Jorge Flores Rojas
In his east Charlotte apartment less than a mile from Windsor Park Elementary, Jorge Flores Rojas created a religious shrine to a mystical figure known as the patron saint of death, who is said to protect pimps and other criminals.
Each day, Flores prayed to Santa Muerte, or “Saint Death,” joined by the teenage girls whom he
forced to have sex with as many as 20 men a day.
Flores, 45, was a notorious operator in a city that has become a center for sex trafficking along the East Coast.
Local and federal authorities are not sure how extensive the Charlotte sex rings have become. They say Flores’ ring brought in hundreds of young women each year to work as prostitutes.
Flores was convicted of trafficking in April. But authorities say other pimps in Charlotte continue to prey on young girls from poor countries.
“I don’t think we really realized how big this was,” says Delbert Richburg, assistant special agent in charge of U.S. Immigration and Customs Enforcement’s Office of Investigations in Charlotte. “We’re probably just scratching the surface.”
The growth is so extensive that this month ICE stationed a team of agents in Charlotte to focus on human trafficking, smuggling and exploitation. Across the Carolinas, immigrant sex rings have been broken up in Monroe, Durham and Columbia.
Jennifer Stuart, a staff attorney for Legal Aid of North Carolina, says her office has seen a “sharp increase” in trafficking case referrals the last few months.
Federal agents say Flores, an illegal immigrant from Mexico, picked up vans full of eight to 10 young women each week outside the McDonald’s on West Sugar Creek Road near Interstate 85, where other traffickers had brought them. Others, he smuggled in directly from Latin America.
Two pairs of children’s sneakers, pink and green, now sit outside Flores’ old apartment off Sharon Amity Road near Eastland Mall. It was one of two apartments where, just a year ago, he hid his teenage victims.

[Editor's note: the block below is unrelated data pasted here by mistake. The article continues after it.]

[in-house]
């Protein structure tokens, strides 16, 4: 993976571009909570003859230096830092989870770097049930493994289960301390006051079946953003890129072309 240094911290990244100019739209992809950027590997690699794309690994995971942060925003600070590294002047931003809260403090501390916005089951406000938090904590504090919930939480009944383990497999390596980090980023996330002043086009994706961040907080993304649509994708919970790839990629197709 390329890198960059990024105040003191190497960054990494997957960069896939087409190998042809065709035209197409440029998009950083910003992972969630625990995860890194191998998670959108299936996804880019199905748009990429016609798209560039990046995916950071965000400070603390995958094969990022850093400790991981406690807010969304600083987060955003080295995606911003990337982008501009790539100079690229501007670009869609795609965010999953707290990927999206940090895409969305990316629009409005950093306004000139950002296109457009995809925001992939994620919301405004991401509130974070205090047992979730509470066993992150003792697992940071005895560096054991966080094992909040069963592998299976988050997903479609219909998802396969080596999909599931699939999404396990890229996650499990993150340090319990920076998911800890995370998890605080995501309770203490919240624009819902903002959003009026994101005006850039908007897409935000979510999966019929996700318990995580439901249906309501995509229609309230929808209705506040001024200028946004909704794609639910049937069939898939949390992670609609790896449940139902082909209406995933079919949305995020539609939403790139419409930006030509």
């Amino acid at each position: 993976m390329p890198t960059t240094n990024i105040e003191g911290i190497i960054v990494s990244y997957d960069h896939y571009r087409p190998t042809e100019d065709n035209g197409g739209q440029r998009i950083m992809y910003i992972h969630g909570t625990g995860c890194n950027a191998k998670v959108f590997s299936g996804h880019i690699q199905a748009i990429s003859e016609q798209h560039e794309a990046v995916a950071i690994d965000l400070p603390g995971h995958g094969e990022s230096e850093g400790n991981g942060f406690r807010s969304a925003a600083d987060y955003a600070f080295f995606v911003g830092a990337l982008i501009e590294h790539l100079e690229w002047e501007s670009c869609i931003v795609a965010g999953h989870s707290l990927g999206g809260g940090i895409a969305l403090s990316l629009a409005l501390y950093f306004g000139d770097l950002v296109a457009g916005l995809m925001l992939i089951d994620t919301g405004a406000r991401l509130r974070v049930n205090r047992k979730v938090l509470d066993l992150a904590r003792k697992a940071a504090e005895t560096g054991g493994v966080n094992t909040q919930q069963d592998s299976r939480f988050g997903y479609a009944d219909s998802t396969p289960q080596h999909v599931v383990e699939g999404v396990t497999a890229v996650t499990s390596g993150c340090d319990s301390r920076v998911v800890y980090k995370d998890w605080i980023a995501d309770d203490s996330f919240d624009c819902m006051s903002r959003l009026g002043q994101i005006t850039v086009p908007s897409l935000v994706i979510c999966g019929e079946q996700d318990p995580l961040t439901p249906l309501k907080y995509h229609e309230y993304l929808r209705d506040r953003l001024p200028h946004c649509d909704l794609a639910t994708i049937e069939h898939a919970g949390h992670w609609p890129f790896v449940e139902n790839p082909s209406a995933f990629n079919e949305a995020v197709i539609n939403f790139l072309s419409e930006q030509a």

Authorities say he brought customers there, but mostly took the girls to hotels and brothels set up around the city.
He favored teenagers because he could charge more. Clients paid $25 to $30 for 15 minutes with one of the girls. One teenage victim testified in court that, on many occasions, Flores would drive her to a house or an apartment where men would be waiting.
An undercover agent says the teenagers would be made to have sex with up to 100 men a week.
“I have daughters,” he says. “… Every time I think of that number, it’s something I can’t fathom.”
Trading in New York, D.C.
To keep a fresh cycle of women in Charlotte, Flores traded with traffickers, including relatives, in Washington, D.C., and New York.
In November 2007, court documents say, he “sold” at least two teenagers from Mexico to Yaneth Martinez, a D.C. madam, who advertised her services with cards offering “Hair Cuts for Men Only.”
Martinez worked the girls in the capital city and gave Flores a cut of the profits. A month later, she returned them to him.
Their business relationship worked like this for more than a year, federal authorities said. Then, Flores took a liking to Martinez’s teenage daughter.
He asked her if she’d work with him. She refused. Flores didn’t give up.
He later called the girl’s cell phone and asked her to meet him. He threatened to hurt her mother if she didn’t.
She agreed to meet him. She hoped he only wanted to talk, but Flores threw her in his car, authorities said.
“‘Sit there, don’t say anything. Don’t even try to look where we’re going,'” agents said he told her.
Martinez tipped off a women’s center in Washington that her daughter had been kidnapped. The center contacted authorities.
On Feb. 7, 2008, ICE agents stormed Flores’ apartment in Charlotte. He wasn’t there, but authorities arrested him a day later in Myrtle Beach. He had brought some of his victims to South Carolina because they had become “overused” in Charlotte, according to court records.